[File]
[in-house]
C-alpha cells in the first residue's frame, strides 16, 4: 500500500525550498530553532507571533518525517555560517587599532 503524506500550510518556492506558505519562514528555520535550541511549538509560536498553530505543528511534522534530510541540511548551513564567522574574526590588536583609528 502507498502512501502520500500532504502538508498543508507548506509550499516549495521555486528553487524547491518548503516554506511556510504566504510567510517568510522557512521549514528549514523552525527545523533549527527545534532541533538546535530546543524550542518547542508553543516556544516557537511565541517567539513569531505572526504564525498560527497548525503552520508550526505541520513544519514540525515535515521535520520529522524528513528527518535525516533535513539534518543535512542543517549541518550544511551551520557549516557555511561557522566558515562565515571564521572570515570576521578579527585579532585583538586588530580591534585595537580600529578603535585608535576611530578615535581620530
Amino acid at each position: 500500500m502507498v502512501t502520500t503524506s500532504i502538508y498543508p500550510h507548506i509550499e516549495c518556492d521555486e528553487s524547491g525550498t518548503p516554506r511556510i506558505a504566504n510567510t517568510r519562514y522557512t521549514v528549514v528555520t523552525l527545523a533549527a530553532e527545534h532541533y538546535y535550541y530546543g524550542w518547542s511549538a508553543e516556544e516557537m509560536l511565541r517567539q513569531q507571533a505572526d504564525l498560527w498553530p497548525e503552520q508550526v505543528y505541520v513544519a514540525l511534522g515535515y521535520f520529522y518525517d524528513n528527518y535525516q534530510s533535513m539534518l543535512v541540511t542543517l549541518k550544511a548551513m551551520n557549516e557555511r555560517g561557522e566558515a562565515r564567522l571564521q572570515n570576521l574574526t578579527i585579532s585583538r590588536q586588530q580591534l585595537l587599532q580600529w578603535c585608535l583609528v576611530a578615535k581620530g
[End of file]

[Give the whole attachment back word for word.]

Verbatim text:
[in-house]
C-alpha cells in the first residue's frame, strides 16, 4: 500500500525550498530553532507571533518525517555560517587599532 503524506500550510518556492506558505519562514528555520535550541511549538509560536498553530505543528511534522534530510541540511548551513564567522574574526590588536583609528 502507498502512501502520500500532504502538508498543508507548506509550499516549495521555486528553487524547491518548503516554506511556510504566504510567510517568510522557512521549514528549514523552525527545523533549527527545534532541533538546535530546543524550542518547542508553543516556544516557537511565541517567539513569531505572526504564525498560527497548525503552520508550526505541520513544519514540525515535515521535520520529522524528513528527518535525516533535513539534518543535512542543517549541518550544511551551520557549516557555511561557522566558515562565515571564521572570515570576521578579527585579532585583538586588530580591534585595537580600529578603535585608535576611530578615535581620530
Amino acid at each position: 500500500m502507498v502512501t502520500t503524506s500532504i502538508y498543508p500550510h507548506i509550499e516549495c518556492d521555486e528553487s524547491g525550498t518548503p516554506r511556510i506558505a504566504n510567510t517568510r519562514y522557512t521549514v528549514v528555520t523552525l527545523a533549527a530553532e527545534h532541533y538546535y535550541y530546543g524550542w518547542s511549538a508553543e516556544e516557537m509560536l511565541r517567539q513569531q507571533a505572526d504564525l498560527w498553530p497548525e503552520q508550526v505543528y505541520v513544519a514540525l511534522g515535515y521535520f520529522y518525517d524528513n528527518y535525516q534530510s533535513m539534518l543535512v541540511t542543517l549541518k550544511a548551513m551551520n557549516e557555511r555560517g561557522e566558515a562565515r564567522l571564521q572570515n570576521l574574526t578579527i585579532s585583538r590588536q586588530q580591534l585595537l587599532q580600529w578603535c585608535l583609528v576611530a578615535k581620530g